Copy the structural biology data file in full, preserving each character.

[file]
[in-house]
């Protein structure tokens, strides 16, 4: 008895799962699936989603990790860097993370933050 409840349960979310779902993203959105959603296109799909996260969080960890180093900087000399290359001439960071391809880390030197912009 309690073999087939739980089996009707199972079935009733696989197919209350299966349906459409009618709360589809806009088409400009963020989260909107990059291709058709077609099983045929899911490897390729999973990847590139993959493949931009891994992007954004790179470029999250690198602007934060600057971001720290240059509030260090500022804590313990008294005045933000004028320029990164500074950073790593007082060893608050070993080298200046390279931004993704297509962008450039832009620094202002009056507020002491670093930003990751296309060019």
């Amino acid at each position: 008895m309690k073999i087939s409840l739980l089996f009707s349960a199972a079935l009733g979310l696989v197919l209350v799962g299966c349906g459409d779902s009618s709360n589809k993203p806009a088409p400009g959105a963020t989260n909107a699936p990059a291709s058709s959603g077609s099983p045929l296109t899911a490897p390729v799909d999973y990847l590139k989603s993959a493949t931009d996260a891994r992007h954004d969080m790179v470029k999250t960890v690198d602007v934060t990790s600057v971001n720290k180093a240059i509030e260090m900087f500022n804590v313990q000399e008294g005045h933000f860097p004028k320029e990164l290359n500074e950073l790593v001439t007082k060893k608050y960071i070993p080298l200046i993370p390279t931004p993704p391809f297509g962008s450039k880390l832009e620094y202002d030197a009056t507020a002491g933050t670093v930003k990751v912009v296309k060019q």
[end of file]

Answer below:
[in-house]
């Protein structure tokens, strides 16, 4: 008895799962699936989603990790860097993370933050 409840349960979310779902993203959105959603296109799909996260969080960890180093900087000399290359001439960071391809880390030197912009 309690073999087939739980089996009707199972079935009733696989197919209350299966349906459409009618709360589809806009088409400009963020989260909107990059291709058709077609099983045929899911490897390729999973990847590139993959493949931009891994992007954004790179470029999250690198602007934060600057971001720290240059509030260090500022804590313990008294005045933000004028320029990164500074950073790593007082060893608050070993080298200046390279931004993704297509962008450039832009620094202002009056507020002491670093930003990751296309060019």
């Amino acid at each position: 008895m309690k073999i087939s409840l739980l089996f009707s349960a199972a079935l009733g979310l696989v197919l209350v799962g299966c349906g459409d779902s009618s709360n589809k993203p806009a088409p400009g959105a963020t989260n909107a699936p990059a291709s058709s959603g077609s099983p045929l296109t899911a490897p390729v799909d999973y990847l590139k989603s993959a493949t931009d996260a891994r992007h954004d969080m790179v470029k999250t960890v690198d602007v934060t990790s600057v971001n720290k180093a240059i509030e260090m900087f500022n804590v313990q000399e008294g005045h933000f860097p004028k320029e990164l290359n500074e950073l790593v001439t007082k060893k608050y960071i070993p080298l200046i993370p390279t931004p993704p391809f297509g962008s450039k880390l832009e620094y202002d030197a009056t507020a002491g933050t670093v930003k990751v912009v296309k060019q």